Researchers at CEIT-IK4 have created a new material, key in the development of future reactors that reproduce energy from the sun.
The exploitation of nuclear fusion to produce energy has been a dream for many years, holding out a future for energy utilities of a new type of supply that is almost inexhaustible, which is safe, cheap and respectful of the environment. In fact, the interest shown by the international scientific community is growing and building has started on an installation known as ITER in Cadarache (south of France), which will be employed to study scientific and technological viability of future commercial fusion reactors.
Within this R+D process, a research team from the CEIT technological centre, together with TECNUN-School of Engineering at the University of Navarra, has managed to develop a key part for the most critical zone of ITER and of future reactors. This is a new material based on graphite with titanium additions, and whose properties are such that it can resist the extreme conditions to which it is subjected during the production of energy from nuclear fusion – having to be exposed to a plasma of hydrogen at temperatures of hundreds of millions of degrees.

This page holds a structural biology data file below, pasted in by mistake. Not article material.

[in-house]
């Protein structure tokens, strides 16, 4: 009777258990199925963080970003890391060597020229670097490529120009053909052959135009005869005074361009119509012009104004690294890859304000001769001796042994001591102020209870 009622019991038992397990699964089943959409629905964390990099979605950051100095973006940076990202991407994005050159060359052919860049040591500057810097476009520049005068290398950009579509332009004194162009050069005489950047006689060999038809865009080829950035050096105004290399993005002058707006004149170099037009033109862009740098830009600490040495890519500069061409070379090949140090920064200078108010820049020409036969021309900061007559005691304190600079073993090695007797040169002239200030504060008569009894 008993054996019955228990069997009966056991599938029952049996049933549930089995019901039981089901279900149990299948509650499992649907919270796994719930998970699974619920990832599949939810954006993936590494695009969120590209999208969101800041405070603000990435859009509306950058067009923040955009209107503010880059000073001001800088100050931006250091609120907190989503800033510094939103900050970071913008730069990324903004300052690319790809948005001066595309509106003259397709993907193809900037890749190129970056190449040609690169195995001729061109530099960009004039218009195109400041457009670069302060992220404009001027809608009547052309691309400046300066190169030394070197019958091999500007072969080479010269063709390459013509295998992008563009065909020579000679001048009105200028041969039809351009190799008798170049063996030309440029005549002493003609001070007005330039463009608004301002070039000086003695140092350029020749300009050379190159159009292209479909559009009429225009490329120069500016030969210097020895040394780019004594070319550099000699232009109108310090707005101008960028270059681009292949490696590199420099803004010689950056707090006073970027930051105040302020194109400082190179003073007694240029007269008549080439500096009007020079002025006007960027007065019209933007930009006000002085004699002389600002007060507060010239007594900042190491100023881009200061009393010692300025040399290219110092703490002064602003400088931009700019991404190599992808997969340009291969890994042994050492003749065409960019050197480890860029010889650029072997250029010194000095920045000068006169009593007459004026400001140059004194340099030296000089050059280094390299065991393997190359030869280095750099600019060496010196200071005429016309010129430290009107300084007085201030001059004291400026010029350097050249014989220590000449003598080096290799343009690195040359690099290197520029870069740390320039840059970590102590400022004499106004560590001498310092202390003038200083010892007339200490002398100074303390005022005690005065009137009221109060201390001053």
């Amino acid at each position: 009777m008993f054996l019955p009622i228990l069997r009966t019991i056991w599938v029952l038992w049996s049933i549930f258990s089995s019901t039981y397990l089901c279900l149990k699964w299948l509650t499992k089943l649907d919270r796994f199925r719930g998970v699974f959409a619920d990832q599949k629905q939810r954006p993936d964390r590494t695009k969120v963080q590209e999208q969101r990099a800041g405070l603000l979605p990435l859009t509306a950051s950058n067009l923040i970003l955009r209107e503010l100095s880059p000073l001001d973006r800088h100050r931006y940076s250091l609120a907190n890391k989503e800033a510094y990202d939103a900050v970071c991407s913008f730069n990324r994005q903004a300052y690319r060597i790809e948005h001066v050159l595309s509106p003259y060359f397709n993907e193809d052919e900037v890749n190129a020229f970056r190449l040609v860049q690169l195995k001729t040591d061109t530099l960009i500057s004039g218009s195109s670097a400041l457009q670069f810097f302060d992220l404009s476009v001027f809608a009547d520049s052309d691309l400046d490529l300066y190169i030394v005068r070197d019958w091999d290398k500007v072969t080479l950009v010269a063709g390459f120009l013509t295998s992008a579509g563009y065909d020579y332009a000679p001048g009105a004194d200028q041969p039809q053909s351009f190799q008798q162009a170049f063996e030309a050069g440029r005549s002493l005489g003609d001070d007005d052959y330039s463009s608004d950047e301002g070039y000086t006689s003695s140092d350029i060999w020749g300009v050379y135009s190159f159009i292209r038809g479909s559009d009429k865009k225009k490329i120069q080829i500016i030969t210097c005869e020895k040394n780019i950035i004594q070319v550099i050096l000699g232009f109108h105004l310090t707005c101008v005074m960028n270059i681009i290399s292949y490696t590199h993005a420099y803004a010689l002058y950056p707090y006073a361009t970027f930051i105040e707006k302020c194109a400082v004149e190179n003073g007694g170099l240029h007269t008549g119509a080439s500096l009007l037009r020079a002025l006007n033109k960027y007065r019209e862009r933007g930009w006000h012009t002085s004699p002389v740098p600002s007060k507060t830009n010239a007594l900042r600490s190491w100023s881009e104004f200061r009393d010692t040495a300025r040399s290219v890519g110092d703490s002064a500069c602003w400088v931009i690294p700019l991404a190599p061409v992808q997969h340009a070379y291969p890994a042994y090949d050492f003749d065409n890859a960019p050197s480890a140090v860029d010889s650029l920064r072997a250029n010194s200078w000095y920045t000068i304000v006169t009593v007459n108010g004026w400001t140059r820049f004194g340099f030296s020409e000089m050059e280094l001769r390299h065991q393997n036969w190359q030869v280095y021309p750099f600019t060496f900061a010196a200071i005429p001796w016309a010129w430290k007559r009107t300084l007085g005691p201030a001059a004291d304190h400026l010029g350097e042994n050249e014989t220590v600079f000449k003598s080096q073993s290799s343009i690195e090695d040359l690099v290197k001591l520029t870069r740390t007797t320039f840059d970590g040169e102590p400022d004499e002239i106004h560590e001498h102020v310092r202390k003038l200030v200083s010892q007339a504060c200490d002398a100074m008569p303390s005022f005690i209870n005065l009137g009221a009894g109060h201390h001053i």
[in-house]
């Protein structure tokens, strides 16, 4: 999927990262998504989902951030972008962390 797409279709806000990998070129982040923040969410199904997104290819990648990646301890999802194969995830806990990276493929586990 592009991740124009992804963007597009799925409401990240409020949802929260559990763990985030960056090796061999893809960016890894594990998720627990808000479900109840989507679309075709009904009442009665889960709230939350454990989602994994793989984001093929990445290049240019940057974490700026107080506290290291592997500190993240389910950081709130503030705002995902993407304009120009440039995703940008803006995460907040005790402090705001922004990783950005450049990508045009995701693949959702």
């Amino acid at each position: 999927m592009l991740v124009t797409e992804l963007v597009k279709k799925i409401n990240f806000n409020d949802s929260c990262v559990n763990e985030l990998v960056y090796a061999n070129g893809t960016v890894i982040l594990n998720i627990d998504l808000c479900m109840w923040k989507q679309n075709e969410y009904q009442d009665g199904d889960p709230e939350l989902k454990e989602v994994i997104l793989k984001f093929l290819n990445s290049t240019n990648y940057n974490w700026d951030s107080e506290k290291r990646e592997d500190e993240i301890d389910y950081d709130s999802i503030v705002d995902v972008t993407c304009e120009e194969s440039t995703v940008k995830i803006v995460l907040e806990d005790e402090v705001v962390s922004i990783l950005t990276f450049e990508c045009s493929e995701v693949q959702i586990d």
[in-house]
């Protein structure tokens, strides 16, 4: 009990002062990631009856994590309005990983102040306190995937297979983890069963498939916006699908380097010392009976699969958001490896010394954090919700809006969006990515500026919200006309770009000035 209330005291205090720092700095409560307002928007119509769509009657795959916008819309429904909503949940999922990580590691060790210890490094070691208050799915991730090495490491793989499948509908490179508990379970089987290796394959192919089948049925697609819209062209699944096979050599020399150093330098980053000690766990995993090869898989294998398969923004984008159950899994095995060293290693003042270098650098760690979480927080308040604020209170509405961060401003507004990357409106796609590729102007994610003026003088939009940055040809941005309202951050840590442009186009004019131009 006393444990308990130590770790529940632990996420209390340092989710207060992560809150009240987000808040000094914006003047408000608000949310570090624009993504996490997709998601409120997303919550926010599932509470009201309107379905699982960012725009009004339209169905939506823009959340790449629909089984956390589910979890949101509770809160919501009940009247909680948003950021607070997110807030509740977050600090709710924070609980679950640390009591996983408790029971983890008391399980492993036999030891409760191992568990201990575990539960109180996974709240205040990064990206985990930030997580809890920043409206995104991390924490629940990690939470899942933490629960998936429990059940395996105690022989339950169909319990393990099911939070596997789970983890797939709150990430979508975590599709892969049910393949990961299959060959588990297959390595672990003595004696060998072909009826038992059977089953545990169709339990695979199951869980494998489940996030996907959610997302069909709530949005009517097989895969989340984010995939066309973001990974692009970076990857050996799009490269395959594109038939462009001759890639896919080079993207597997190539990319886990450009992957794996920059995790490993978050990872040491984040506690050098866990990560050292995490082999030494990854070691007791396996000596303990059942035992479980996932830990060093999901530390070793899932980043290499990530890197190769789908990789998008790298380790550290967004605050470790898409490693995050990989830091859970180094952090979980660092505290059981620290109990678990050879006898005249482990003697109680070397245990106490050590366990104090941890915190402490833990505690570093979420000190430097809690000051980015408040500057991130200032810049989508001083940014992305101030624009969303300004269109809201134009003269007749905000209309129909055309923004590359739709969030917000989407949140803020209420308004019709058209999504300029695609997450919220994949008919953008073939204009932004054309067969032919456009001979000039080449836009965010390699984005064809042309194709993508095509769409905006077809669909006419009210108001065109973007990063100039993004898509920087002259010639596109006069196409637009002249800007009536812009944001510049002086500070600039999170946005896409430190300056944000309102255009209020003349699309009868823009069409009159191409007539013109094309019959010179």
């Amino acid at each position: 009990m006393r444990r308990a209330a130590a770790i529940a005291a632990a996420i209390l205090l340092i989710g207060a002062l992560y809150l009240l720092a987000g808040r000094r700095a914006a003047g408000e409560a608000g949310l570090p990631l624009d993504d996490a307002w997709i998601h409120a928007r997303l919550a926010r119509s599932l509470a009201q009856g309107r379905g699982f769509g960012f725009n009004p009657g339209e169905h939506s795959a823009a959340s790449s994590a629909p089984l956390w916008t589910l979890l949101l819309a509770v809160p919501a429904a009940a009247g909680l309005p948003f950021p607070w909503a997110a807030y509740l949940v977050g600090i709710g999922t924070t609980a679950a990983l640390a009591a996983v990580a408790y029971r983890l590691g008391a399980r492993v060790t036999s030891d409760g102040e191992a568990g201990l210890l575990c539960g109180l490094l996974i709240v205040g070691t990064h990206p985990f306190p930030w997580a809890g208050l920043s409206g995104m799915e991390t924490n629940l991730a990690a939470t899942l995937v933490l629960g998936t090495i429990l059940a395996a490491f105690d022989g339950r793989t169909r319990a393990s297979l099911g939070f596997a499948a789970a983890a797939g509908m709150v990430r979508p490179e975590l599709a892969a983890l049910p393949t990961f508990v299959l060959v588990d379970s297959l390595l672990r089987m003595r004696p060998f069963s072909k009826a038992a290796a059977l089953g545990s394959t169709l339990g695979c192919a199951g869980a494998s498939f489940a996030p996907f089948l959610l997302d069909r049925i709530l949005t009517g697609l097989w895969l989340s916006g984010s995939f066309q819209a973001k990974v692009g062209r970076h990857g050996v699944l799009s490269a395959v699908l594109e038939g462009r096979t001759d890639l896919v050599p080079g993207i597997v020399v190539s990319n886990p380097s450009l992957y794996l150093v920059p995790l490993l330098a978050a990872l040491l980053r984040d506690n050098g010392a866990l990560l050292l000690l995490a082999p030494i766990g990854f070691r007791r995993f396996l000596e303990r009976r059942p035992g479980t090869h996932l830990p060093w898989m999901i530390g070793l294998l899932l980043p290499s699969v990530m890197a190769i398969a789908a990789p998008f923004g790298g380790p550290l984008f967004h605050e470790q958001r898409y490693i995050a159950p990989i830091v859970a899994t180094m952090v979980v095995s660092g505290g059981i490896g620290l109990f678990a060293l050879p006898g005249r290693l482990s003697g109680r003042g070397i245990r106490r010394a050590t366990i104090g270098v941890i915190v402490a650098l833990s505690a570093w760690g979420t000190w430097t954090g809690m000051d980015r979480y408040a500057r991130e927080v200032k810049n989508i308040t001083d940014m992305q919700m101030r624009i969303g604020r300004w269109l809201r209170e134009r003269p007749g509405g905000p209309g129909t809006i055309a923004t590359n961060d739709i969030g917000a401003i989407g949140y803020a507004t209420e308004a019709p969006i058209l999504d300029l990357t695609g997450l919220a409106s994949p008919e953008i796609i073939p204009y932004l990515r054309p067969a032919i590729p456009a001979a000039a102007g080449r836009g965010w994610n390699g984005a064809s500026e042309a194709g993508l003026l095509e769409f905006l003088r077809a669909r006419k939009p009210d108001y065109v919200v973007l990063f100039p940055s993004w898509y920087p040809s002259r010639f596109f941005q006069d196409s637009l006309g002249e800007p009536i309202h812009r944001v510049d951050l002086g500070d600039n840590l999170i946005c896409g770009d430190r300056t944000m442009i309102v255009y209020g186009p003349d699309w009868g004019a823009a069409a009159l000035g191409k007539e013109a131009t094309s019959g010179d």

This new material thus resolves one of the principal problems of the operation of future reactors, enabling high thermal conductivity, high resistance to erosion due to the bombardment of particles from the fusion plasma, and is capable of withstanding very strong thermal loads. The research, led by scientists from the Department of Materials at CEIT, forms part of the European EXTREMAT project which incorporates 37 research centres from 13 different countries.
The eventual advantages fusion power stations will provide are greater safety (given that there will not be catastrophes such as that of Chernobil in 1986), the disappearance of high radioactivity waste, the fact that no greenhouse effect gases are emitted and the production of practically unlimited quantities of fuel.English translation by: WORDLAN firstname.lastname@example.org; 615740862.